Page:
Pre-schoolers become more aware of complex emotions like shyness and jealousy if teachers read with them rather than to them when reading picture books aloud.
This has been revealed by research by Aletta Kwant, who will be awarded a PhD by the University of Groningen on 10 November 2011.
Kwant developed a specific reading-aloud programme and investigated which picture books were most suitable for the social-emotional development of preschoolers.
It has long been known that picture books have a positive effect on the language development of preschoolers. Aletta Kwant has now demonstrated that this also applies to the social-emotional development of young children. The precondition is that teachers should use the right picture books and be able to conduct a conversation about them with the preschoolers at their level.
The usual ‘strategy of inducement’ where the teacher asks questions during reading-aloud sessions does not always lead to the right interaction between the teacher and the children, according to Kwant. ‘If the teacher reacts as a reader to the text, then he or she becomes a fellow reader alongside the children, which results in a more balanced discussion,’ she explains. Her research has led to what are known as ‘keys’ for a set of selected books, which teachers can work with. Kwant: ‘The teacher’s reactions as a reader then form the first step towards a discussion. Discussion-stimulating tips like follow-up questions then help the teacher to get into a discussion with the children.’
For the research, a panel of experts first developed criteria for selecting picture books. Kwant then analysed the content of the books.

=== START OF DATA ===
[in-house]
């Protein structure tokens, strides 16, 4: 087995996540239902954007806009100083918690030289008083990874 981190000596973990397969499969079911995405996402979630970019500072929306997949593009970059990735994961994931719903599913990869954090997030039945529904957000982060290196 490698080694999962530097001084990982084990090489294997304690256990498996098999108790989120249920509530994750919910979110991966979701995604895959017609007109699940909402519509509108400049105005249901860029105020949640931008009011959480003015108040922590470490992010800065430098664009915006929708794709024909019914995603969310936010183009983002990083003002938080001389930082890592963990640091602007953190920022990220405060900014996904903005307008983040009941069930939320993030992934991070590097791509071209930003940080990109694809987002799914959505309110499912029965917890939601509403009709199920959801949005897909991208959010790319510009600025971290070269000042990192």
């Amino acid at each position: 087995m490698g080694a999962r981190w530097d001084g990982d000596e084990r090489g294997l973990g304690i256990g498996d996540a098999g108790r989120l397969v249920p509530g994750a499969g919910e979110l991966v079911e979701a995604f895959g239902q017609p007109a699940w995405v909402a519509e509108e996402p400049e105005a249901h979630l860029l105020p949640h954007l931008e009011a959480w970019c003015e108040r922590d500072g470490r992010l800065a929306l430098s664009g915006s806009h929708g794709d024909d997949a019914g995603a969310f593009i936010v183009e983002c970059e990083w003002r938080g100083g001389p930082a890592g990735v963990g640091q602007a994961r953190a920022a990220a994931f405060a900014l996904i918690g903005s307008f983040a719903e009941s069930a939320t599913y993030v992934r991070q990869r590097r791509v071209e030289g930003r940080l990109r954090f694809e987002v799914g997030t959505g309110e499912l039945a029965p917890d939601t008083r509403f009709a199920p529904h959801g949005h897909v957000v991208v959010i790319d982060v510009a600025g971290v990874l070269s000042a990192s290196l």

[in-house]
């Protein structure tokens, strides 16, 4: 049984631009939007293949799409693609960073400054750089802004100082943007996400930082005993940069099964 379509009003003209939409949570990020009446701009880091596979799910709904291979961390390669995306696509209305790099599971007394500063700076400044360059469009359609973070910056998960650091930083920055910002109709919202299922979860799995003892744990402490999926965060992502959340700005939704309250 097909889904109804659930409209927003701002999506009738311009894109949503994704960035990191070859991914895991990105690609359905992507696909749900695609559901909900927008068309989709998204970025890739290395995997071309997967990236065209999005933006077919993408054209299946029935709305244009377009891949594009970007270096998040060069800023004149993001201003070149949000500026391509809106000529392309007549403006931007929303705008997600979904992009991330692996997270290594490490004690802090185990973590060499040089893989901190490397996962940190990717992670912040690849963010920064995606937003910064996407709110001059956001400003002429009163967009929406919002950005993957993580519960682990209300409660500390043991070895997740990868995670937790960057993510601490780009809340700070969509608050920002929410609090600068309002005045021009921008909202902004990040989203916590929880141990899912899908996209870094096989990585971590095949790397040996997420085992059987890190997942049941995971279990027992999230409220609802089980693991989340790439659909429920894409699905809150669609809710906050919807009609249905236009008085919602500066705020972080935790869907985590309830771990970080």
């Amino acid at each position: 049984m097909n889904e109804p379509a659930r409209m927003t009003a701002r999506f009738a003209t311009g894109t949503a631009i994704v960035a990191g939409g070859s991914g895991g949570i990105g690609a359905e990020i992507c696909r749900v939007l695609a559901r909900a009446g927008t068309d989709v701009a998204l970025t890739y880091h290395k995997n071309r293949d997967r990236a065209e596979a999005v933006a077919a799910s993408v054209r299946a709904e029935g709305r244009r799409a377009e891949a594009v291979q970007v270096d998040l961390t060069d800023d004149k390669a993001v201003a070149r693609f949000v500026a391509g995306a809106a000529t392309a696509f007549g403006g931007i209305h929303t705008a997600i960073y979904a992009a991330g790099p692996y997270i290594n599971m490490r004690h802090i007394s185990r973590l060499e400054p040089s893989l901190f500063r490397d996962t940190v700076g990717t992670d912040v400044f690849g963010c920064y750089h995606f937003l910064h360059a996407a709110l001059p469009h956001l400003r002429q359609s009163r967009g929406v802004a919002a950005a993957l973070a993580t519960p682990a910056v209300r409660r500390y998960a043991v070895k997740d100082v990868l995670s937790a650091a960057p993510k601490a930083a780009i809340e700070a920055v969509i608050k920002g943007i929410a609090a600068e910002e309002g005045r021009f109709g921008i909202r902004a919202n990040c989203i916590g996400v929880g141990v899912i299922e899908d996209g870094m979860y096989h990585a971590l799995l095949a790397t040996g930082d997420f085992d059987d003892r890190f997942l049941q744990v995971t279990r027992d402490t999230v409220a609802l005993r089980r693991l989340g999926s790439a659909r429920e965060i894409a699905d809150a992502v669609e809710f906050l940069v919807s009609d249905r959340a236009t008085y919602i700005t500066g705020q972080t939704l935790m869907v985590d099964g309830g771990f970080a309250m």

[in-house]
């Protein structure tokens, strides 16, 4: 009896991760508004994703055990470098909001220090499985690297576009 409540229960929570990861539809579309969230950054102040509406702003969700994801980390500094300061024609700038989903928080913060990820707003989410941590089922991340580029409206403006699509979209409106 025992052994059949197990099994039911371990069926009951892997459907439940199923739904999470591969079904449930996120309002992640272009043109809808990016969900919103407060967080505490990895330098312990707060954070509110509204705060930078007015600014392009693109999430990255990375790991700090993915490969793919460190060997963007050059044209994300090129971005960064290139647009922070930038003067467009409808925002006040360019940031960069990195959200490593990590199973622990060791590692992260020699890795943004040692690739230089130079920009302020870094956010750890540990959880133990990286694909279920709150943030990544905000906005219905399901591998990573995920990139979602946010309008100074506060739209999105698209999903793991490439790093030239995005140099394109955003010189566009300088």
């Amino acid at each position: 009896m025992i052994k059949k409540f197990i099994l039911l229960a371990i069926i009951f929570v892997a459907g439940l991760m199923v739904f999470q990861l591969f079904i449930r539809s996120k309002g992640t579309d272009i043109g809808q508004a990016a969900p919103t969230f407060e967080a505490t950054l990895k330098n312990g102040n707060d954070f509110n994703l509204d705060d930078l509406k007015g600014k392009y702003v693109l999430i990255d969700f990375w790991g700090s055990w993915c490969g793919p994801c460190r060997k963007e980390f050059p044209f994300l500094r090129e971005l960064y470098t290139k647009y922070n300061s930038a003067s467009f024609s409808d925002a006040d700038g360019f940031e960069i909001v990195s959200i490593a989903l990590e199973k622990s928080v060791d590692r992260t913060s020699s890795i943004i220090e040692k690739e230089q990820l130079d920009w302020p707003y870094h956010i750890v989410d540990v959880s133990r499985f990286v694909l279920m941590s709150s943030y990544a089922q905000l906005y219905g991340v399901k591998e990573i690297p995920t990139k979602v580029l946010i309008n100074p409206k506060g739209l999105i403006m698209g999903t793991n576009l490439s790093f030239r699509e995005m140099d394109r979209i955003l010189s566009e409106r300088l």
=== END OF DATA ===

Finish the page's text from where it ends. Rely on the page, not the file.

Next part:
‘The basic emotions of fear, happiness, anger and sadness turned out to be well represented’ she says.
‘In addition, there were also more complex emotions such as shyness, jealousy and guilt.’
Kwant then used the results of the analysis to develop a reading-aloud programme with specific tips for teachers on how to read aloud and start discussions.
The new reading-aloud programme turned out to help children identify complex emotions in particular.
Although there was also a difference with the basic emotions between the two groups investigated, this was not significant.
Kwant investigated the effects of the developed reading-aloud programme on 20 preschool groups at 19 different primary schools.
Half of the groups followed the regular programme, the other half worked with the special reading-aloud programme.
Aletta Kwant (Coevorden, 1961) studied educational sciences and Dutch. She will be awarded a PhD by the Faculty of Arts of the University of Groningen on 10 November 2011.
The title of her thesis is ‘Geraakt door prentenboeken. Effecten van het gebruik van prentenboeken op de sociaal-emotionele ontwikkeling van kleuters’ [Touched by picture books.
The effects of using picture books on the social-emotional development of preschoolers].
Her supervisors were Prof. C.M. de Glopper and Dr J. Berenst.
The research was funded by the Dutch Programme Council for Educational Research, part of the Netherlands Organisation for Scientific Research (NWO).
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